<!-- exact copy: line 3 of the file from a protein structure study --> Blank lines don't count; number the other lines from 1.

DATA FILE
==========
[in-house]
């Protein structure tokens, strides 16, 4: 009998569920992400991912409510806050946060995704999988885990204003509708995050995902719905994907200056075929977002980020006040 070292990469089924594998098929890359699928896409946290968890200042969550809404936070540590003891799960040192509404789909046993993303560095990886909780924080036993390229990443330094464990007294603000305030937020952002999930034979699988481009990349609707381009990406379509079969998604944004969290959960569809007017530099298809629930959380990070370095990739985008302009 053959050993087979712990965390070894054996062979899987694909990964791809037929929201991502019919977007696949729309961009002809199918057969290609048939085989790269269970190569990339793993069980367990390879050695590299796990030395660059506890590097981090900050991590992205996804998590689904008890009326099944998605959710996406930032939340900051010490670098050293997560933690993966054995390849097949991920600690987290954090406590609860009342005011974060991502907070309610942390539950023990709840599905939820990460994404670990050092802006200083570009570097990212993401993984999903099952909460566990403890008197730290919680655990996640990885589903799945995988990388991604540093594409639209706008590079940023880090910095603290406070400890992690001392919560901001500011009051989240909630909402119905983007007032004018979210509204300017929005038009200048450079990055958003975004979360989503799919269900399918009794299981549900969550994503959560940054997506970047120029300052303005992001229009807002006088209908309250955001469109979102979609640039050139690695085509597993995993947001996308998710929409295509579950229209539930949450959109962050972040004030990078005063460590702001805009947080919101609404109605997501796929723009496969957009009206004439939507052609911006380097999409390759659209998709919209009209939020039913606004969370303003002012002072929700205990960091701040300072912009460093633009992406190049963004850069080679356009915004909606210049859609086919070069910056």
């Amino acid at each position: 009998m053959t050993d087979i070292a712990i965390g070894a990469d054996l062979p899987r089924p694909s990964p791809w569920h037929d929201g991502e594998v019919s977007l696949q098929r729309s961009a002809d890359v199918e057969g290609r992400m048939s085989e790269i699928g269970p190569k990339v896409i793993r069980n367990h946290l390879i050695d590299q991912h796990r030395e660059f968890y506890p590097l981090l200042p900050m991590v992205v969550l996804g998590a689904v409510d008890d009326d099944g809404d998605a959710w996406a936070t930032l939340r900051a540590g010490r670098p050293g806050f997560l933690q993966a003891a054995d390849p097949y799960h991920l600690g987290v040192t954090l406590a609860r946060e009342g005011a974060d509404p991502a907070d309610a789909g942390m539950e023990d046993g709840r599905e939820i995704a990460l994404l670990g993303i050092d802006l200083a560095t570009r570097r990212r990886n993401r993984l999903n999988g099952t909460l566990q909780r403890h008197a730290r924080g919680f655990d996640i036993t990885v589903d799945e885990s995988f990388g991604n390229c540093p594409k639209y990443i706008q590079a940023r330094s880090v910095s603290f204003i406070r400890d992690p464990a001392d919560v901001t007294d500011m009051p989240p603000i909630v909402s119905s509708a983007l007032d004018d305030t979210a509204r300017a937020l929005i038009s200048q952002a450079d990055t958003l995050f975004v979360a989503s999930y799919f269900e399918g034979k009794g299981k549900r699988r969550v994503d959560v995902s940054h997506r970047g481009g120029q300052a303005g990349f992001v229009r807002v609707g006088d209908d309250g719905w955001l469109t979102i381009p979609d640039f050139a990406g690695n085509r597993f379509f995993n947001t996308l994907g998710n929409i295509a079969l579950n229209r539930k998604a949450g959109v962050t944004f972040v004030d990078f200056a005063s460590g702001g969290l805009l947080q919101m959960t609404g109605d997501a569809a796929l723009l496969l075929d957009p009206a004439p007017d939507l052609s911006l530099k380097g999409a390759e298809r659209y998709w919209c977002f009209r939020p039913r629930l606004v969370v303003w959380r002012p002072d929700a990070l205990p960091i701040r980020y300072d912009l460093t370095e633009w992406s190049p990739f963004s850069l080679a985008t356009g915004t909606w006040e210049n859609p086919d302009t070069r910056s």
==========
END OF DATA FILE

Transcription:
């Amino acid at each position: 009998m053959t050993d087979i070292a712990i965390g070894a990469d054996l062979p899987r089924p694909s990964p791809w569920h037929d929201g991502e594998v019919s977007l696949q098929r729309s961009a002809d890359v199918e057969g290609r992400m048939s085989e790269i699928g269970p190569k990339v896409i793993r069980n367990h946290l390879i050695d590299q991912h796990r030395e660059f968890y506890p590097l981090l200042p900050m991590v992205v969550l996804g998590a689904v409510d008890d009326d099944g809404d998605a959710w996406a936070t930032l939340r900051a540590g010490r670098p050293g806050f997560l933690q993966a003891a054995d390849p097949y799960h991920l600690g987290v040192t954090l406590a609860r946060e009342g005011a974060d509404p991502a907070d309610a789909g942390m539950e023990d046993g709840r599905e939820i995704a990460l994404l670990g993303i050092d802006l200083a560095t570009r570097r990212r990886n993401r993984l999903n999988g099952t909460l566990q909780r403890h008197a730290r924080g919680f655990d996640i036993t990885v589903d799945e885990s995988f990388g991604n390229c540093p594409k639209y990443i706008q590079a940023r330094s880090v910095s603290f204003i406070r400890d992690p464990a001392d919560v901001t007294d500011m009051p989240p603000i909630v909402s119905s509708a983007l007032d004018d305030t979210a509204r300017a937020l929005i038009s200048q952002a450079d990055t958003l995050f975004v979360a989503s999930y799919f269900e399918g034979k009794g299981k549900r699988r969550v994503d959560v995902s940054h997506r970047g481009g120029q300052a303005g990349f992001v229009r807002v609707g006088d209908d309250g719905w955001l469109t979102i381009p979609d640039f050139a990406g690695n085509r597993f379509f995993n947001t996308l994907g998710n929409i295509a079969l579950n229209r539930k998604a949450g959109v962050t944004f972040v004030d990078f200056a005063s460590g702001g969290l805009l947080q919101m959960t609404g109605d997501a569809a796929l723009l496969l075929d957009p009206a004439p007017d939507l052609s911006l530099k380097g999409a390759e298809r659209y998709w919209c977002f009209r939020p039913r629930l606004v969370v303003w959380r002012p002072d929700a990070l205990p960091i701040r980020y300072d912009l460093t370095e633009w992406s190049p990739f963004s850069l080679a985008t356009g915004t909606w006040e210049n859609p086919d302009t070069r910056s």